Despite the way the outside world might perceive how Stefan's career went or how he should feel about it, the struggles and ridicule he endured made him no less passionate about the game. He couldn't stay away.
"I look at my career and what I've been through, I've been through a lot," Stefan said. "I grew up playing in Czech. Moved to the U.S. when I was 16 to play in the IHL. Got drafted first overall and didn't have the career that I wanted to. All these things, you can look at it as a failure, but I was looking at as, 'What can I do about it?' I can sit at home and feel sorry for myself or I could transfer that experience and get into this business."
The business Stefan got into was forming his own player agency, which he still operates. His first NHL-drafted and -signed client was Philadelphia Flyers goaltender Michal Neuvirth, who remains with Stefan. New Jersey Devils forward Pavel Zacha and a host of prospects are among those Stefan advises. He keeps his client list tight so he can be hands-on.
His unique and trying experience in the NHL gives him perspective when speaking with clients and the gravitas necessary for them to listen.
"This is a tough business to be in, there's no question about it," he said. "But when you start working with players and you guide them through their ups and downs -- because I've been through that -- it's been very rewarding. I wish that I could still play -- when I was working with young kids, it was like I was living through it. It's kind of like you're playing. You look at the games, you start looking at video and obviously, I understand the game a lot better and I look at the game differently now than when I was playing."
Beyond the busy life of being an agent, the coaching bug bit Stefan hard when he was asked to help run a practice for his nephew's team in the place of an absent coach. Soon, he was on the bench for the two teams sons James and Wyatt play on.
"I thought travel was busy when I was playing, but it's nothing compared to now," said Stefan, who moved his family to Michigan to make travel to clients easier, while also giving his boys a chance to play at a high level among their peers.
Family is clearly at the heart of so much of what the Stefans do. Carolyn Stefan, a self-described surfer girl from Southern California who met Patrik while he was playing in Long Beach, makes it all go. She has seen her husband through it all, from having his face on billboards in Atlanta to needing her help tying his own shoes on days when his hip made it impossible to bend.
"She holds the house together," Stefan said of his wife of 18 years. "I'm tough. I'm strict and she's the fun one, so there's nice balance to the household."
Patrik has preached never being too high or too low in hockey or in life to his boys and his clients. That was put to the test for the Stefan family not long after Patrik retired, when Carolyn was diagnosed with a rare, aggressive form of breast cancer. She went through two grueling years of treatment, including numerous operations.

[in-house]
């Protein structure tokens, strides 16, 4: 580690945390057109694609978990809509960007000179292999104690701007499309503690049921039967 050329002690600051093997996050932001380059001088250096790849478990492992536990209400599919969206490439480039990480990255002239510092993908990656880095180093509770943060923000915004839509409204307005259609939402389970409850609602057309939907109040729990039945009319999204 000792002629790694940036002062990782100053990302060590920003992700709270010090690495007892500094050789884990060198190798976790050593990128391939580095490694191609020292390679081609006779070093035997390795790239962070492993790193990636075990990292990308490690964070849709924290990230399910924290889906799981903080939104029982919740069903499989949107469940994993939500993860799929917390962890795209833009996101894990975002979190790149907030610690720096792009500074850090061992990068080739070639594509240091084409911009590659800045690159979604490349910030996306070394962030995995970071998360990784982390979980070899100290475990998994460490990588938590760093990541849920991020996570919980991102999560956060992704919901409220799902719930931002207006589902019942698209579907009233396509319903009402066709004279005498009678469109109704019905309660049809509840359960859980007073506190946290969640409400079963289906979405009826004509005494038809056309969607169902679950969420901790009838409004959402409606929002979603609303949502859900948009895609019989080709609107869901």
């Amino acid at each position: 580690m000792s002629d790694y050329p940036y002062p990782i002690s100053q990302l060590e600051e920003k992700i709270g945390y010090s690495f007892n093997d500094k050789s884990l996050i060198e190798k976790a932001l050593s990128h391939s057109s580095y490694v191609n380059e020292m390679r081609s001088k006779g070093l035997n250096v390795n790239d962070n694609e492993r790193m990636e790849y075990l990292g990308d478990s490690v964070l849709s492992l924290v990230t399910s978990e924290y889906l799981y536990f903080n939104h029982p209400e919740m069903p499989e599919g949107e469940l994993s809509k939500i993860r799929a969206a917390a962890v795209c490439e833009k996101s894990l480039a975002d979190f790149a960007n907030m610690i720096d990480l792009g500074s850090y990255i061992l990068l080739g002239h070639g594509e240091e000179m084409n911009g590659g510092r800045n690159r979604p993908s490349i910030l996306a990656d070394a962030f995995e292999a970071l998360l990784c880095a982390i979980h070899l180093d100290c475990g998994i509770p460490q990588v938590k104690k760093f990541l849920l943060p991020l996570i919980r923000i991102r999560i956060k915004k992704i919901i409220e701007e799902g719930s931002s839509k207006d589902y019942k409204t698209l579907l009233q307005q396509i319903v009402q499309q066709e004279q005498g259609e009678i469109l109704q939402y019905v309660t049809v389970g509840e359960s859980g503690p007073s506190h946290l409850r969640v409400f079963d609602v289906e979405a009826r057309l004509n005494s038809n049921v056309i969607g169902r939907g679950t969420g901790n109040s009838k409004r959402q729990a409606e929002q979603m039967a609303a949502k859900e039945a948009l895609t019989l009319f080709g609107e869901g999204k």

"That rattled us. We can get through anything, but that was a tough one," Carolyn said. "You look back at the things where you missed the net and all that stuff, and then your wife's got cancer. Perspective happens real quick. Now I'm healthy and grateful. It changes you forever and I'm just grateful for every day."
Carolyn went into remission after about a year and a half. Had Patrik's playing career not ended when it did, he might not have been able to be there as much as he ultimately was. But Patrik and their sons were by Carolyn's side as she tackled the fight of her life.
"I feel like I'm in good hands," she said. "We got a great little group here in this family. We all got each other."
Standing among the scattered gloves, sticks and helmets on the ice after Little Caesars' 4-0 championship win, decades after his name was called as the Thrashers' top pick, there's no better place to be today for Stefan. But amid the celebration, another roller-coaster chapter commences for the family.
Next season, for the first time in some time, James Stefan will play for someone other than his father. Filled with NHL dreams of his own, the 15-year-old is bound for the Western Hockey League's Portland Winterhawks after signing as a free agent in November.
James had what one junior hockey scout described as a "breakout season," posting 95 points to lead Little Caesars in scoring. The scout noted that the younger Stefan had grown a bit since the previous season and started to improve his skating, leading to more success.
"My decision-making, my hockey IQ, the skill ... I think took a lot of that from him," James said when looking at his father's playing style. Patrik agreed: "I think I was quick, had good hockey sense, good passer. That's what you see in the game now. It's fast."
It's too soon to say where James' career will go next, but Patrik will be there guiding him. He moved to Oregon to be with James through his journey. The Stefans know the next steps are hard. It's something Carolyn thinks about, having seen the meat grinder that this career can be for anyone, even a No. 1 pick.
"I just hope he has a bit of what his father has in that he can let [pressure or criticism] just go right off his shoulders," she said. "He trusts his dad so much so I'm super grateful for that. But it's a different thing, watching your husband versus watching your kids."
"I had my career and I was only 27 years old [when I retired]," Patrik said. "But this gave me an opportunity to be around my kids, to help them out, to be around their hockey careers. That goes quickly. That age, 7 or 8 to 15, it's gone and you're never going to get it back. This injury happened and I wish I was still playing for sure, but I can do all these things here that make me really happy."
No, Patrik Stefan didn't go where he was supposed to. But he ended up exactly where he needed to be.